It seems to me that the universe is not given to granting wishes, mine, nor anyone elses, and I have to live with that. The cosmos doesn’t care about me, and isn’t even aware that I exist. Like it or not, I must face reality, glorious, terrifying, depressing, stark reality, whether I like it or not. It’s a source of contentment to me, to live to change what I can and accept what I can’t.
I’ve often argued against faith as a way of knowing. And for a good reason, for the sort of faith I argue against denies knowledge to preserve belief. It’s that sort of intransigent faith I oppose, that which rejects evidence and closes the mind to inquiry, to believe, to paraphrase one father of the early Christian church, “…because it is absurd.”
My religious nonbelief is not something I chose, something I decided to do merely because it was cool or trendy. When it happened to me, it was neither cool nor fashionable. It was not something I wanted at the time.
My unbelief was a realization that came upon me over my adolescent years. It was a thing imposed on me by reality itself and the necessity to say goodbye to my need to believe, to let go of something that was no longer me, and could never be me…ever again.
It meant giving up a part of myself that now seemed out of place with my understanding of the world and myself. I said farewwell to my naivete, not without some regret, and never looked back, even after I tired of looking into other religious and spiritual traditions. None of them were suitable, none of them fit my needs — and I explored a more sensible, pragmatic, secular worldview.
Truth to tell, early on, I flirted with absolutist views of philosophy and had mistakenly absolutist views of science, but those proved just as spurious as anything else I found myself giving up.
Then I flirted with relativism, before finally noting the flaws in it, the very incoherency that made it untenable as a philosophical position — even on it’s own merits, it made no sense — too many glaring logical holes.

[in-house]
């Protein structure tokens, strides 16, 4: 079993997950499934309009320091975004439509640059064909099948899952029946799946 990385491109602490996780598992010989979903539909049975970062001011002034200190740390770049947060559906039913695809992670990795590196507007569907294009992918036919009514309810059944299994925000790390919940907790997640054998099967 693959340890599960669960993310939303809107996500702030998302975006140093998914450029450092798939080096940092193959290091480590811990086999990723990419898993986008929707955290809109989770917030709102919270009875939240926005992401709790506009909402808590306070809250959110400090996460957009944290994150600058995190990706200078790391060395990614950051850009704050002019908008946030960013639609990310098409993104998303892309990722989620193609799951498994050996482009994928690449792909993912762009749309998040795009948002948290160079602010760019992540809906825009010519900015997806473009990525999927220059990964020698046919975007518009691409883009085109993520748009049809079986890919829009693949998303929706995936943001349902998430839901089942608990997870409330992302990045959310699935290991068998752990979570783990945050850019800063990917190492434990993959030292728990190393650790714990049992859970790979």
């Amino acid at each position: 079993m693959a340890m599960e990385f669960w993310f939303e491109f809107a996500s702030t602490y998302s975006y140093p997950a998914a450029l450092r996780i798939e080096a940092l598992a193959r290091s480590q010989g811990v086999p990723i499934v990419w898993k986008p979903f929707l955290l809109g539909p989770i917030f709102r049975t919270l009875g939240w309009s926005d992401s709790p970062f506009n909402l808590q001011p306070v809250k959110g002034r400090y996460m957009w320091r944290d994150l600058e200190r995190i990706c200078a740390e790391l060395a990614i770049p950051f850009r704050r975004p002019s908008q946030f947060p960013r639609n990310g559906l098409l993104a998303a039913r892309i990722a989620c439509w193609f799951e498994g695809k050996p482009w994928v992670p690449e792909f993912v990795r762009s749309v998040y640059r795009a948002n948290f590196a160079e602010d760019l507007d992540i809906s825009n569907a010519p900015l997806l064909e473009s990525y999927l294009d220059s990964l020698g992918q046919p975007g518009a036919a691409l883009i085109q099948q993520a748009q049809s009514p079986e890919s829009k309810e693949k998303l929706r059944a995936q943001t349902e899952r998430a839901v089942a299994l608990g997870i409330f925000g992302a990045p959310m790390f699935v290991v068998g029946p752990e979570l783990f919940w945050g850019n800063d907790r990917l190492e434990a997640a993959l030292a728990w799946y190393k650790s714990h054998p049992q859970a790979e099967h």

Neither absolutism nor relativism were sound positions — one led to dogmatism and bigotry, the very things about religion that repelled me, and the other led to fuzzy thinking and mistaken tolerance of bigotry.
So I rejected both.
An understanding of the history of philosophy and the sciences reveals that the search for absolute truths about the world is forlorn, and holding all ways of knowing as equally valid means that none of them at all are valid.
A viable way of knowing needs methods of revealling error and miscalculation, and the outcome of our observations must make a difference or they tell us nothing of any real worth.
I’m human, of course, as much as I may imagine otherwise in my frequent science fictional musings, and so I err, I slip from time to time — but don’t we all, whether we admit it or not?
I would betray my integrity, whatever it’s worth, if I consoled myself with false hopes and wishful thinking that all will be right, and that my friends, especially those seriously ill, will get better, and I’ll see them again someday in somebody’s version of an afterlife.
But given what I’ve come to understand of the different concepts of the soul and afterlife, the history of those concepts over time, and the nature, history and origins of the various holy books of the major religions, no good reasons present themselves for my willing acceptance that any of them are true.
I cannot make myself believe, cannot force myself to believe in spite of the evidence of reality.
Rather than identifying myself with any sort of doctrine or creed, I’ve chosen ethics, conscience, and my rational empiricist values as my guide to the path I walk. Where I wind up is anyone’s guess, and I know not where or when that will be.
But I won’t betray myself, and by extension, those who trust me. If I lied to myself, tried to convince myself that all will be warm and fuzzy if I believe in the unbelievable, realization and cognitive self-chastising would quickly follow. That’s no boast, that’s just how it’s always been since my deconversion.
Every. Single. Time.
So with my obligatory skeptical arched eyebrows (a la Jack Nicholson…), I have to say, that however uncomfortable it may make me, I wouldn’t give it up for the world — or the afterworld.